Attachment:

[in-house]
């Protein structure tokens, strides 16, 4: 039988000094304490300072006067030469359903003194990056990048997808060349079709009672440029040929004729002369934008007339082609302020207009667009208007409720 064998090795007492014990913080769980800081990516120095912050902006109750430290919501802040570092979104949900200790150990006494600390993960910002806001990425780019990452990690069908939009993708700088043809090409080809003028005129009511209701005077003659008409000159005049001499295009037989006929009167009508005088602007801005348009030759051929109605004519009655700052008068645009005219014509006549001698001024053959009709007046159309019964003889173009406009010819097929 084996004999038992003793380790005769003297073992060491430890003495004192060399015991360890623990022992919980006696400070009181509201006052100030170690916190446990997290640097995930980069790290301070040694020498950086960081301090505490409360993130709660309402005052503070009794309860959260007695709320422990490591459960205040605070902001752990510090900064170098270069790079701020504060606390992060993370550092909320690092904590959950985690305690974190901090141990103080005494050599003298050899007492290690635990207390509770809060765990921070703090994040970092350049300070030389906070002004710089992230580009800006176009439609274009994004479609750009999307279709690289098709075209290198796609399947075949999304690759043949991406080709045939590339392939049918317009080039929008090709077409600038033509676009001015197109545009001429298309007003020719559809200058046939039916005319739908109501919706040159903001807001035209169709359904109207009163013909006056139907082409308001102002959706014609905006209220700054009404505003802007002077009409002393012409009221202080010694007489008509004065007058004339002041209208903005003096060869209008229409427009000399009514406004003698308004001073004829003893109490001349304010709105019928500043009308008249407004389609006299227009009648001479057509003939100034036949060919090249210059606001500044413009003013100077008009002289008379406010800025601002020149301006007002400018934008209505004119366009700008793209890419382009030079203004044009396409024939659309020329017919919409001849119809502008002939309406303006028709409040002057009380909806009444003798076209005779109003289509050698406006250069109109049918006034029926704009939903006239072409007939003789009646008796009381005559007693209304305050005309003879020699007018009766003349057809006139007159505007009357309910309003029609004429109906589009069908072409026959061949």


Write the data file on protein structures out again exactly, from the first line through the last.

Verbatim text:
[in-house]
């Protein structure tokens, strides 16, 4: 039988000094304490300072006067030469359903003194990056990048997808060349079709009672440029040929004729002369934008007339082609302020207009667009208007409720 064998090795007492014990913080769980800081990516120095912050902006109750430290919501802040570092979104949900200790150990006494600390993960910002806001990425780019990452990690069908939009993708700088043809090409080809003028005129009511209701005077003659008409000159005049001499295009037989006929009167009508005088602007801005348009030759051929109605004519009655700052008068645009005219014509006549001698001024053959009709007046159309019964003889173009406009010819097929 084996004999038992003793380790005769003297073992060491430890003495004192060399015991360890623990022992919980006696400070009181509201006052100030170690916190446990997290640097995930980069790290301070040694020498950086960081301090505490409360993130709660309402005052503070009794309860959260007695709320422990490591459960205040605070902001752990510090900064170098270069790079701020504060606390992060993370550092909320690092904590959950985690305690974190901090141990103080005494050599003298050899007492290690635990207390509770809060765990921070703090994040970092350049300070030389906070002004710089992230580009800006176009439609274009994004479609750009999307279709690289098709075209290198796609399947075949999304690759043949991406080709045939590339392939049918317009080039929008090709077409600038033509676009001015197109545009001429298309007003020719559809200058046939039916005319739908109501919706040159903001807001035209169709359904109207009163013909006056139907082409308001102002959706014609905006209220700054009404505003802007002077009409002393012409009221202080010694007489008509004065007058004339002041209208903005003096060869209008229409427009000399009514406004003698308004001073004829003893109490001349304010709105019928500043009308008249407004389609006299227009009648001479057509003939100034036949060919090249210059606001500044413009003013100077008009002289008379406010800025601002020149301006007002400018934008209505004119366009700008793209890419382009030079203004044009396409024939659309020329017919919409001849119809502008002939309406303006028709409040002057009380909806009444003798076209005779109003289509050698406006250069109109049918006034029926704009939903006239072409007939003789009646008796009381005559007693209304305050005309003879020699007018009766003349057809006139007159505007009357309910309003029609004429109906589009069908072409026959061949």